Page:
"giddy indifference to musical polemics"

A magnificent man is gone. Lou Harrison died sunday evening at the age of 85, but no, of course he's not really gone. His music and his work as a gentle artistic, social, political, earth and gay activist, will reverberate forever. Maybe his splash will be modest, and this might be appropriate for the peaceful man himself, but in death he may become bigger than life. Saints have a stubborn tendancy to do that.

His own music ranged with a giddy indifference to musical polemics, from Serialism to folkish tonality in the manner of Aaron Copland to Ivesian collage to percussion, along with the many pieces for non-Western instruments. He prized just intonation, meaning pure intervals uncompromised by the Western tempered scale. He sought universal peace and brotherhood, writing or titling several of his works in Esperanto. Above all, he reveled in melodic sensuality and timbral extravagance, born from the pitch-purity of his tunings and the enormous variety of instruments and combinations that he employed.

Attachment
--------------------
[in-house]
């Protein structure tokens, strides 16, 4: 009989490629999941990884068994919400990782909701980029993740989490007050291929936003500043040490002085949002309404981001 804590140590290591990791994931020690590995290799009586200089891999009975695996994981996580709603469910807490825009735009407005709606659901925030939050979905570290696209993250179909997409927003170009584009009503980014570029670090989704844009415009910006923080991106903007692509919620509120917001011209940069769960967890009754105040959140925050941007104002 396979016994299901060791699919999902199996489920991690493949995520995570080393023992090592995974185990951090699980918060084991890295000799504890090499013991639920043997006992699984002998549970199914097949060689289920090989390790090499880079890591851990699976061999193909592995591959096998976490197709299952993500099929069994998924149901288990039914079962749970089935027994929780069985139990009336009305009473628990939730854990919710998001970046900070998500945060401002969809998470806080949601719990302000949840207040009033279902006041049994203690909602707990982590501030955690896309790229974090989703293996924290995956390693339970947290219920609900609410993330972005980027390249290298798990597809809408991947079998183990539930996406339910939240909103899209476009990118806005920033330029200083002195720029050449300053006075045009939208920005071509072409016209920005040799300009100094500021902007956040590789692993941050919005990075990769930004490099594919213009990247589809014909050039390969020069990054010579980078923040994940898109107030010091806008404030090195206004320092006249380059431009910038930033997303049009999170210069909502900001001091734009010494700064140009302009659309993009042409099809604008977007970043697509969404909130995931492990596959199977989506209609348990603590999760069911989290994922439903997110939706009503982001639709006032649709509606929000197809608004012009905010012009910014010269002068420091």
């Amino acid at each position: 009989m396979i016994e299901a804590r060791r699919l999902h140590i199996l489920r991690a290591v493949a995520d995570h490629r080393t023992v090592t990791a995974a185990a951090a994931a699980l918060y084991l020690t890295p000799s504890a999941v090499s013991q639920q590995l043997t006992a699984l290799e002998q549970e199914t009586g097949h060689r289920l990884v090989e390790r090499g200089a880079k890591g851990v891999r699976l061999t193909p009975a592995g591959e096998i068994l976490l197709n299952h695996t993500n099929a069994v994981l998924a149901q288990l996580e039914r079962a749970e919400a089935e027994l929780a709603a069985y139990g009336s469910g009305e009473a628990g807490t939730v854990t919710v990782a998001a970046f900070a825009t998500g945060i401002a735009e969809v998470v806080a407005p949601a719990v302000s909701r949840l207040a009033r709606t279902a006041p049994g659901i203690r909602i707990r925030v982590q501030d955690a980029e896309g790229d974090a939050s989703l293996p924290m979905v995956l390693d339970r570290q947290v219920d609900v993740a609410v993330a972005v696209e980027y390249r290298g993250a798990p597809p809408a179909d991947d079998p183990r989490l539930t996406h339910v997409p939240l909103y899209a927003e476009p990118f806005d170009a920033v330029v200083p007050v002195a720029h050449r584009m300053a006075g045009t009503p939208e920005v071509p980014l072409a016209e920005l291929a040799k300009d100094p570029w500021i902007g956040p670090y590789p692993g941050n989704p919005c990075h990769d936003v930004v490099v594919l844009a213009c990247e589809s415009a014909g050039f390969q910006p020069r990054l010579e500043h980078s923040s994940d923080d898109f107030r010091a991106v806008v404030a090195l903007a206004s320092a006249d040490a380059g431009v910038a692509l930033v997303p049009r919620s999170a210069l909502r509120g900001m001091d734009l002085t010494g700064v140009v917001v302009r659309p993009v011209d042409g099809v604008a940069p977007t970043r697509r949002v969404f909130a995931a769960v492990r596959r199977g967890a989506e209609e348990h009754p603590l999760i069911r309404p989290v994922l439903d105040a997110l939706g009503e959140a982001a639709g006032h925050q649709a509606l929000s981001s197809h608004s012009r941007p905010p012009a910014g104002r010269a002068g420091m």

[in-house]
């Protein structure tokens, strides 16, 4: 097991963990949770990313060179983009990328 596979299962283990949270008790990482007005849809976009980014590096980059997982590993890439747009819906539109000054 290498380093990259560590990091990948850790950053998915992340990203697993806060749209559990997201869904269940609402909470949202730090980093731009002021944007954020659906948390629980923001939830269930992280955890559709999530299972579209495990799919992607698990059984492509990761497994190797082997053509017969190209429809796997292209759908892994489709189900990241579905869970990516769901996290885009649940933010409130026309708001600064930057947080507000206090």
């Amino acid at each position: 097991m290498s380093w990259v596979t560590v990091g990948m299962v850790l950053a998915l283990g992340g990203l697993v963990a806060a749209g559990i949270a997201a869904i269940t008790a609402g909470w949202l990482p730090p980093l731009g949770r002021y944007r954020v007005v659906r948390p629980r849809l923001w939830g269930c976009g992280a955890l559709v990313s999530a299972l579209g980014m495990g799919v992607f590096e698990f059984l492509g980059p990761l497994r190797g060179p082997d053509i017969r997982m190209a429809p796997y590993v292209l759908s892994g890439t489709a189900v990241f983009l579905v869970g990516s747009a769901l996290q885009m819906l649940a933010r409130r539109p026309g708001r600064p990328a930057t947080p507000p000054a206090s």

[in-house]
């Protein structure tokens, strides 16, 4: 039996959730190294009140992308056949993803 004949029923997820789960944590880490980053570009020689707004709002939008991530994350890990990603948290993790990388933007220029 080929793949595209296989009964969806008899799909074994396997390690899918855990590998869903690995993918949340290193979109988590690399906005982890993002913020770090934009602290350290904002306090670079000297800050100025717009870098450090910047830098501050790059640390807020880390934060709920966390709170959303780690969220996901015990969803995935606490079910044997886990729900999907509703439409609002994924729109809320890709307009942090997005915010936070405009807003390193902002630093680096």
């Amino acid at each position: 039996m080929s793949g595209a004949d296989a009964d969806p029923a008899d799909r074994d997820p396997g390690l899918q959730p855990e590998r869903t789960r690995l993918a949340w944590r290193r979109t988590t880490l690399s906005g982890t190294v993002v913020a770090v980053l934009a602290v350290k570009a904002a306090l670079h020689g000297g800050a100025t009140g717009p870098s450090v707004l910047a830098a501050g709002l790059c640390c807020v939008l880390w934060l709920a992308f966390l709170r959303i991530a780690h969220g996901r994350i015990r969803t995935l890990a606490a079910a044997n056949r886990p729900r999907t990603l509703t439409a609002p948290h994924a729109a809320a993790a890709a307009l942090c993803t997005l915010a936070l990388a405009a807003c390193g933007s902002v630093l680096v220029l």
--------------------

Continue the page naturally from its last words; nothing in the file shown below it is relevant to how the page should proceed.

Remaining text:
Barry and I were honored to meet him and his lover of over thirty years, Bill Colvig, at the Brooklyn Academy of Music a few years ago at a concert which included Harrison's work. They looked and dressed like a pair of old lumberjacks, in flannel shirts and denim, they were very kind and very modest, and they had time and attention for everyone.
Personally, Mr. Harrison was warm and embracing, beloved by his many friends. Of a generation of homosexuals who often sought to mask their preferences, Mr. Harrison was an outspoken gay, marching annually and happily in the San Francisco gay pride parade.

One of his last projects was the expansion, commissioned by the Lincoln Center Festival, of his 1971 puppet opera with chamber ensemble of Asian instruments called "Young Caeser" (his spelling) into a full-scale opera. He called "Young Caeser" "the only opera with an overtly presented gay subject from history," in the composer Ned Rorem's words in the Grove Dictionary of Opera.

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Published on February 4, 2003 2:27 PM.

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